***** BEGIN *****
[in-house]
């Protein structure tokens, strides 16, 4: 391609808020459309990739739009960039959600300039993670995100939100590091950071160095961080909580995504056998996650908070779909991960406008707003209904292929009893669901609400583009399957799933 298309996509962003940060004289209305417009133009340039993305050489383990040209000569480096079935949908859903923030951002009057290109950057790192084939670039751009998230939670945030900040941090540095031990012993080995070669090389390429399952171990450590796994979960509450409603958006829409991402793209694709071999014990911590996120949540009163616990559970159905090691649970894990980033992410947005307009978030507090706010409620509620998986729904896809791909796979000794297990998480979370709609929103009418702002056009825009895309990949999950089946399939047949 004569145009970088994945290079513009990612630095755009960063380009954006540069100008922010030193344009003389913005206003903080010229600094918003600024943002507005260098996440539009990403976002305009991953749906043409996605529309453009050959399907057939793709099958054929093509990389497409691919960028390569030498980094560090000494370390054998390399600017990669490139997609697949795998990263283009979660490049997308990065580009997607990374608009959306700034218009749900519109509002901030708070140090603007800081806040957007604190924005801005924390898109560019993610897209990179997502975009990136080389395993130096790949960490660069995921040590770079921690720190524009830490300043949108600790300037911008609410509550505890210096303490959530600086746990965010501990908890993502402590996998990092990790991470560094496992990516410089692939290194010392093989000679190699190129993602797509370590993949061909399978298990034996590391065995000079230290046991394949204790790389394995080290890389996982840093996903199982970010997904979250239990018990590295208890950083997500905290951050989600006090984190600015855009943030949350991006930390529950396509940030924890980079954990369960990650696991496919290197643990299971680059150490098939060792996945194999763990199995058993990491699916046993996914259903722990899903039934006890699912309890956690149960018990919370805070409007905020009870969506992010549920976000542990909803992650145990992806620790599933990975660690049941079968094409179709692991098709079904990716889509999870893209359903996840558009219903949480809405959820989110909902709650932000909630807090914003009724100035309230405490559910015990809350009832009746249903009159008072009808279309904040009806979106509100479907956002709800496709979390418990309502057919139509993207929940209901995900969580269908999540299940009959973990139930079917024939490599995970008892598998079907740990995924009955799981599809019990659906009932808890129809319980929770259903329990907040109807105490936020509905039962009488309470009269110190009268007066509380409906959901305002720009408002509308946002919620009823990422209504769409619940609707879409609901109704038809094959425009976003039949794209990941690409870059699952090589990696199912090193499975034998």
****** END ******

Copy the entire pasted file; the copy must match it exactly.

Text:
[in-house]
């Protein structure tokens, strides 16, 4: 391609808020459309990739739009960039959600300039993670995100939100590091950071160095961080909580995504056998996650908070779909991960406008707003209904292929009893669901609400583009399957799933 298309996509962003940060004289209305417009133009340039993305050489383990040209000569480096079935949908859903923030951002009057290109950057790192084939670039751009998230939670945030900040941090540095031990012993080995070669090389390429399952171990450590796994979960509450409603958006829409991402793209694709071999014990911590996120949540009163616990559970159905090691649970894990980033992410947005307009978030507090706010409620509620998986729904896809791909796979000794297990998480979370709609929103009418702002056009825009895309990949999950089946399939047949 004569145009970088994945290079513009990612630095755009960063380009954006540069100008922010030193344009003389913005206003903080010229600094918003600024943002507005260098996440539009990403976002305009991953749906043409996605529309453009050959399907057939793709099958054929093509990389497409691919960028390569030498980094560090000494370390054998390399600017990669490139997609697949795998990263283009979660490049997308990065580009997607990374608009959306700034218009749900519109509002901030708070140090603007800081806040957007604190924005801005924390898109560019993610897209990179997502975009990136080389395993130096790949960490660069995921040590770079921690720190524009830490300043949108600790300037911008609410509550505890210096303490959530600086746990965010501990908890993502402590996998990092990790991470560094496992990516410089692939290194010392093989000679190699190129993602797509370590993949061909399978298990034996590391065995000079230290046991394949204790790389394995080290890389996982840093996903199982970010997904979250239990018990590295208890950083997500905290951050989600006090984190600015855009943030949350991006930390529950396509940030924890980079954990369960990650696991496919290197643990299971680059150490098939060792996945194999763990199995058993990491699916046993996914259903722990899903039934006890699912309890956690149960018990919370805070409007905020009870969506992010549920976000542990909803992650145990992806620790599933990975660690049941079968094409179709692991098709079904990716889509999870893209359903996840558009219903949480809405959820989110909902709650932000909630807090914003009724100035309230405490559910015990809350009832009746249903009159008072009808279309904040009806979106509100479907956002709800496709979390418990309502057919139509993207929940209901995900969580269908999540299940009959973990139930079917024939490599995970008892598998079907740990995924009955799981599809019990659906009932808890129809319980929770259903329990907040109807105490936020509905039962009488309470009269110190009268007066509380409906959901305002720009408002509308946002919620009823990422209504769409619940609707879409609901109704038809094959425009976003039949794209990941690409870059699952090589990696199912090193499975034998």